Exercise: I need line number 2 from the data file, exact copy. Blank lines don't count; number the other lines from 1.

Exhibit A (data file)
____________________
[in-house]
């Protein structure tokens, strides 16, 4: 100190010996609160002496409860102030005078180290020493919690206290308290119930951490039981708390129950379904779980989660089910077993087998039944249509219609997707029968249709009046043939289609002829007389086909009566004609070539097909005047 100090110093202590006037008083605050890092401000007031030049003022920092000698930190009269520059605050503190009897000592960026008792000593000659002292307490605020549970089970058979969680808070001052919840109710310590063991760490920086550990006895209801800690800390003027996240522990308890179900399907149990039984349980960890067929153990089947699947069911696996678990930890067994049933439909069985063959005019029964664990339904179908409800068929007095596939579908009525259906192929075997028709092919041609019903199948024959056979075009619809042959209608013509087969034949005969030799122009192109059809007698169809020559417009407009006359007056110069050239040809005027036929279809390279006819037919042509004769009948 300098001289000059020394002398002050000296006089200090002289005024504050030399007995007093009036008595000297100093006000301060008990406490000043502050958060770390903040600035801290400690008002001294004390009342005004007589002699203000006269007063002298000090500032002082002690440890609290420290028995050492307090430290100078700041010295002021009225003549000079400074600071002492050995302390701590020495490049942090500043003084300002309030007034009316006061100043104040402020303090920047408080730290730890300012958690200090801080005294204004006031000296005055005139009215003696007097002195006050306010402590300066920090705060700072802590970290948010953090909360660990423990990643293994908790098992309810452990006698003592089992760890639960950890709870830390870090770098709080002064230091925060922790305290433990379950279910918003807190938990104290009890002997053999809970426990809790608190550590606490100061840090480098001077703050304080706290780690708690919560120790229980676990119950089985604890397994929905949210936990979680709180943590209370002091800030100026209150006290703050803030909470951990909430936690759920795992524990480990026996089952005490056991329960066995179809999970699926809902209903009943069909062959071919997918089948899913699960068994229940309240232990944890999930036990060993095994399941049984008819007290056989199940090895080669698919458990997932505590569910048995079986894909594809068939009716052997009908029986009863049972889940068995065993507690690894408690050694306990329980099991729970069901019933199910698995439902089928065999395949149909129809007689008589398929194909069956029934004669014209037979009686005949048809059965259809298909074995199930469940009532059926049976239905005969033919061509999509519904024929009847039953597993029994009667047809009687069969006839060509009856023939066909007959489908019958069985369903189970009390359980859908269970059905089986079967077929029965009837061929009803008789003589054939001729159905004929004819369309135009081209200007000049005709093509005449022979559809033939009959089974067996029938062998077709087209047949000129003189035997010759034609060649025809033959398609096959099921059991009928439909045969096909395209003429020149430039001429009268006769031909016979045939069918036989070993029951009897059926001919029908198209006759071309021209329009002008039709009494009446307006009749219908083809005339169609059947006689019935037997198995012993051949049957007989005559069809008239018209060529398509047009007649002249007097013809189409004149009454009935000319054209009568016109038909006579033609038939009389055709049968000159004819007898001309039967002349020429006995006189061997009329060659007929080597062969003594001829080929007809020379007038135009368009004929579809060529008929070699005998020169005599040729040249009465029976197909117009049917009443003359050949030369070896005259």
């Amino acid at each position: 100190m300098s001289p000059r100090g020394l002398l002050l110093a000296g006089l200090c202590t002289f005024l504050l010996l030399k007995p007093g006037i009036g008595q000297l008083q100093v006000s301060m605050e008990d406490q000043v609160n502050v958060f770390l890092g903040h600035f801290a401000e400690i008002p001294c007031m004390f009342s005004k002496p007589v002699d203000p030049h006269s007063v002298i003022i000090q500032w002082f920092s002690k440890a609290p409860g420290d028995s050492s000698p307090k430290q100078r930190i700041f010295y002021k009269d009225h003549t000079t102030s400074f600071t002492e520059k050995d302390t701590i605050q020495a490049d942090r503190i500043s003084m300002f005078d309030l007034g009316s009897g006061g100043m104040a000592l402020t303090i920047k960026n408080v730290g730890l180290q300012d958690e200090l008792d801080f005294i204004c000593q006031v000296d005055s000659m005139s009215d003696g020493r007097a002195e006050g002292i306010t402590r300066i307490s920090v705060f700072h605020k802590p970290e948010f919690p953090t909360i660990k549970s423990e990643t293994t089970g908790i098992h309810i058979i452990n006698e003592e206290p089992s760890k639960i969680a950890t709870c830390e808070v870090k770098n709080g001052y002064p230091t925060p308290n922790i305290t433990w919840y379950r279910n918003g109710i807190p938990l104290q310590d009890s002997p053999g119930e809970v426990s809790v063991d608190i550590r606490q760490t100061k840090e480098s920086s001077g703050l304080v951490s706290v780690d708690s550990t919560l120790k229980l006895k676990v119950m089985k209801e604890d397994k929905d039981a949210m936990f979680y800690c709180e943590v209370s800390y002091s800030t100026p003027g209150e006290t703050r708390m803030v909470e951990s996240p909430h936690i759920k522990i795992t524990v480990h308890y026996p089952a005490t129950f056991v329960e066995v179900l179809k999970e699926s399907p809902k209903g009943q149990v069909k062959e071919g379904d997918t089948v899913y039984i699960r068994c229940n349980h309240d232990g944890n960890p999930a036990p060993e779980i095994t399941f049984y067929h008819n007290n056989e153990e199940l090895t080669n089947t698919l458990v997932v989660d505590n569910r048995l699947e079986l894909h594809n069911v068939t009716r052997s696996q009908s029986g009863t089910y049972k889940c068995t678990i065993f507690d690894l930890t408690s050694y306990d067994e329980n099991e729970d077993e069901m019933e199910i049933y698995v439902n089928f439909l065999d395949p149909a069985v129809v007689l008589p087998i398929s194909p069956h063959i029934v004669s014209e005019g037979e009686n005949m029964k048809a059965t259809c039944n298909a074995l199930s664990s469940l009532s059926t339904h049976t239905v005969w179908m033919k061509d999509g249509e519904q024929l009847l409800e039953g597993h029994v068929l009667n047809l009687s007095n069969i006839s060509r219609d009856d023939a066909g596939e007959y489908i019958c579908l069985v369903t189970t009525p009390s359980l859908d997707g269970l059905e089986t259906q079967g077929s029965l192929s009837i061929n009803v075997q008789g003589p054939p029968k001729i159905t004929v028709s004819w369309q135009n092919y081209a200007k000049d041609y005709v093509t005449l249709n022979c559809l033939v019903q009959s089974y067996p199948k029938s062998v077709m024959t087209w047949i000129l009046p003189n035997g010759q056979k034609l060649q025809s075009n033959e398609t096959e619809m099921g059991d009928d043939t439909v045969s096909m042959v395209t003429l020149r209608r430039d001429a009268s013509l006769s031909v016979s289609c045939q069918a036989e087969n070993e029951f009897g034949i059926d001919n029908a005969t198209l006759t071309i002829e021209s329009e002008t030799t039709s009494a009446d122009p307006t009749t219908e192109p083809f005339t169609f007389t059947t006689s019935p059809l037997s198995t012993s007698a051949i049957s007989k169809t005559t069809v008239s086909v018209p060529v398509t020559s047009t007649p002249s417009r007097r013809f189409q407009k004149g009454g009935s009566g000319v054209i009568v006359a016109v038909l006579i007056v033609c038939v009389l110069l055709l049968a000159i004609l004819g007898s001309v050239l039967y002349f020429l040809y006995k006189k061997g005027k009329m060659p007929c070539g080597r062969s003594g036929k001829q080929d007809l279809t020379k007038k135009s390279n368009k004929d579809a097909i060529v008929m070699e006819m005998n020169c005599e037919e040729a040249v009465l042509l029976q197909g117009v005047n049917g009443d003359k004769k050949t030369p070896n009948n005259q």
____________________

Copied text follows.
């Protein structure tokens, strides 16, 4: 100190010996609160002496409860102030005078180290020493919690206290308290119930951490039981708390129950379904779980989660089910077993087998039944249509219609997707029968249709009046043939289609002829007389086909009566004609070539097909005047 100090110093202590006037008083605050890092401000007031030049003022920092000698930190009269520059605050503190009897000592960026008792000593000659002292307490605020549970089970058979969680808070001052919840109710310590063991760490920086550990006895209801800690800390003027996240522990308890179900399907149990039984349980960890067929153990089947699947069911696996678990930890067994049933439909069985063959005019029964664990339904179908409800068929007095596939579908009525259906192929075997028709092919041609019903199948024959056979075009619809042959209608013509087969034949005969030799122009192109059809007698169809020559417009407009006359007056110069050239040809005027036929279809390279006819037919042509004769009948 300098001289000059020394002398002050000296006089200090002289005024504050030399007995007093009036008595000297100093006000301060008990406490000043502050958060770390903040600035801290400690008002001294004390009342005004007589002699203000006269007063002298000090500032002082002690440890609290420290028995050492307090430290100078700041010295002021009225003549000079400074600071002492050995302390701590020495490049942090500043003084300002309030007034009316006061100043104040402020303090920047408080730290730890300012958690200090801080005294204004006031000296005055005139009215003696007097002195006050306010402590300066920090705060700072802590970290948010953090909360660990423990990643293994908790098992309810452990006698003592089992760890639960950890709870830390870090770098709080002064230091925060922790305290433990379950279910918003807190938990104290009890002997053999809970426990809790608190550590606490100061840090480098001077703050304080706290780690708690919560120790229980676990119950089985604890397994929905949210936990979680709180943590209370002091800030100026209150006290703050803030909470951990909430936690759920795992524990480990026996089952005490056991329960066995179809999970699926809902209903009943069909062959071919997918089948899913699960068994229940309240232990944890999930036990060993095994399941049984008819007290056989199940090895080669698919458990997932505590569910048995079986894909594809068939009716052997009908029986009863049972889940068995065993507690690894408690050694306990329980099991729970069901019933199910698995439902089928065999395949149909129809007689008589398929194909069956029934004669014209037979009686005949048809059965259809298909074995199930469940009532059926049976239905005969033919061509999509519904024929009847039953597993029994009667047809009687069969006839060509009856023939066909007959489908019958069985369903189970009390359980859908269970059905089986079967077929029965009837061929009803008789003589054939001729159905004929004819369309135009081209200007000049005709093509005449022979559809033939009959089974067996029938062998077709087209047949000129003189035997010759034609060649025809033959398609096959099921059991009928439909045969096909395209003429020149430039001429009268006769031909016979045939069918036989070993029951009897059926001919029908198209006759071309021209329009002008039709009494009446307006009749219908083809005339169609059947006689019935037997198995012993051949049957007989005559069809008239018209060529398509047009007649002249007097013809189409004149009454009935000319054209009568016109038909006579033609038939009389055709049968000159004819007898001309039967002349020429006995006189061997009329060659007929080597062969003594001829080929007809020379007038135009368009004929579809060529008929070699005998020169005599040729040249009465029976197909117009049917009443003359050949030369070896005259």